56 |----------------------------------------|
57 | pspace2 (prog1) | no inf yet | aspace2 |
58 |-----------------+------------+---------|
59 | pspace3 (prog2) | inf2(pid2) | aspace3 |
60 |-----------------+------------+---------|
61
62 In the former example, if inf1 forks (and GDB stays attached to
63 both processes), the new child will have its own program and
64 address spaces. Like so:
65
66 |-----------------+------------+---------|
67 | pspace1 (prog1) | inf1(pid1) | aspace1 |
68 |-----------------+------------+---------|
69 | pspace2 (prog1) | inf2(pid2) | aspace2 |
70 |-----------------+------------+---------|
71
72 However, had inf1 from the latter case vforked instead, it would
73 share the program and address spaces with its parent, until it
74 execs or exits, like so:
75
76 |-----------------+------------+---------|
77 | pspace1 (prog1) | inf1(pid1) | aspace1 |
78 | | inf2(pid2) | |
79 |-----------------+------------+---------|
80
81 When the vfork child execs, it is finally given new program and
82 address spaces.
83
84 |-----------------+------------+---------|
85 | pspace1 (prog1) | inf1(pid1) | aspace1 |
86 |-----------------+------------+---------|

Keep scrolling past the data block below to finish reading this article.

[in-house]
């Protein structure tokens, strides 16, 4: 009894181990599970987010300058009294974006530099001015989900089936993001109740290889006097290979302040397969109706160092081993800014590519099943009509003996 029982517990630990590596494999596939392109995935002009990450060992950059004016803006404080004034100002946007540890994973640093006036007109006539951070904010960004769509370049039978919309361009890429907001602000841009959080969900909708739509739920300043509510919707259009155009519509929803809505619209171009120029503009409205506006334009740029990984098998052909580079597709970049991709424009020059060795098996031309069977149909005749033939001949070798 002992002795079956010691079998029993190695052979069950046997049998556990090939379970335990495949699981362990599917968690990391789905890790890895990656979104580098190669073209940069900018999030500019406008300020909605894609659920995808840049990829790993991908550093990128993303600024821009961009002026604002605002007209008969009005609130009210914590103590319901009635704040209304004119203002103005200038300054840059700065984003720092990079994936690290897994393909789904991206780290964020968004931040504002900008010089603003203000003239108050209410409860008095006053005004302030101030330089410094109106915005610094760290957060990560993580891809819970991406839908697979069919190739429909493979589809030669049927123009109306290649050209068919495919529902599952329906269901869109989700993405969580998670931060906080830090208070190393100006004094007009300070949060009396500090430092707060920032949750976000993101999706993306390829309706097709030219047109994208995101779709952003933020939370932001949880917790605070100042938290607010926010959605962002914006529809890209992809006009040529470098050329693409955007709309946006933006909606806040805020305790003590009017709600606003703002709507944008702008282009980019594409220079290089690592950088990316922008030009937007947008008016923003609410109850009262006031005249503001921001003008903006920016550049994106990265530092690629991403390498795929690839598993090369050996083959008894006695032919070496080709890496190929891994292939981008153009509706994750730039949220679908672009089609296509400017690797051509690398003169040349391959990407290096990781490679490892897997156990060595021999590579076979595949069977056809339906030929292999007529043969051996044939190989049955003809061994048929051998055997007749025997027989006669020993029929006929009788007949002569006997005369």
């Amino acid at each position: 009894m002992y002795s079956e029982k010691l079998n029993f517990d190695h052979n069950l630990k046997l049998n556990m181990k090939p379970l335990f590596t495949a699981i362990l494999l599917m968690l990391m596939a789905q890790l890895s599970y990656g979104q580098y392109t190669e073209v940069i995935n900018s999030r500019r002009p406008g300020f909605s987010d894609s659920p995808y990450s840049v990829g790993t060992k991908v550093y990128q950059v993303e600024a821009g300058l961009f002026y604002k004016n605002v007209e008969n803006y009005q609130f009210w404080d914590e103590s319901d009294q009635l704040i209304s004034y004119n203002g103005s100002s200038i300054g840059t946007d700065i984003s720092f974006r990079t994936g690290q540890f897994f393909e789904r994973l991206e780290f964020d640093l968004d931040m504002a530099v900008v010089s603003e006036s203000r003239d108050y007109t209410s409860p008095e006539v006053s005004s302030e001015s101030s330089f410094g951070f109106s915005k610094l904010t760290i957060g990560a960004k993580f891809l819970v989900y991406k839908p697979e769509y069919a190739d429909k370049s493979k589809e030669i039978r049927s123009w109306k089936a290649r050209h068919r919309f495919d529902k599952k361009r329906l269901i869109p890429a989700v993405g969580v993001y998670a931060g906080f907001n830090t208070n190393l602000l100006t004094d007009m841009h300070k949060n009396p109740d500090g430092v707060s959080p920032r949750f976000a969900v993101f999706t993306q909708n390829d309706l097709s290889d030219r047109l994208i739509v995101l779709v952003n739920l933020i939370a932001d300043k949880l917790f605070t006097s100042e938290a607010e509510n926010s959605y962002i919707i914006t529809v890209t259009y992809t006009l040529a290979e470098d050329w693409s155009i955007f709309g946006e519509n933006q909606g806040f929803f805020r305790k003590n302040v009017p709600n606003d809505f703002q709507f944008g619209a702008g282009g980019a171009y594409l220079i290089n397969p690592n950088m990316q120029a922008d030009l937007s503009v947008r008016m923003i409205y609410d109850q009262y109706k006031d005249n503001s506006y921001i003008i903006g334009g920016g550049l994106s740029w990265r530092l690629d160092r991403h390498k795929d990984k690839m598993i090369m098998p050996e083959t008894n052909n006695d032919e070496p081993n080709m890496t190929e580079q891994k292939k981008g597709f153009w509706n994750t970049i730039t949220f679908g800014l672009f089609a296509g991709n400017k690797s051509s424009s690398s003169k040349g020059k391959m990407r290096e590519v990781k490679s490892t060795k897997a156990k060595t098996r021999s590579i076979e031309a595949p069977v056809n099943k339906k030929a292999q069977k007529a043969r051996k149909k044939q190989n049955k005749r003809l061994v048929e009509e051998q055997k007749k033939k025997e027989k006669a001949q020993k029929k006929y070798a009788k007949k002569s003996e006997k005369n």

87 | pspace2 (prog1) | inf2(pid2) | aspace2 |
88 |-----------------+------------+---------|
89
90 There are targets where the OS (if any) doesn't provide memory
91 management or VM protection, where all inferiors share the same
92 address space --- e.g. uClinux. GDB models this by having all
93 inferiors share the same address space, but, giving each its own
94 program space, like so:
95
96 |-----------------+------------+---------|
97 | pspace1 (prog1) | inf1(pid1) | |
98 |-----------------+------------+ |
99 | pspace2 (prog1) | inf2(pid2) | aspace1 |
100 |-----------------+------------+ |
101 | pspace3 (prog2) | inf3(pid3) | |
102 |-----------------+------------+---------|
103
104 The address space sharing matters for run control and breakpoints
105 management. E.g., did we just hit a known breakpoint that we need
106 to step over? Is this breakpoint a duplicate of this other one, or
107 do I need to insert a trap?
108
109 Then, there are targets where all symbols look the same for all
110 inferiors, although each has its own address space, as e.g.,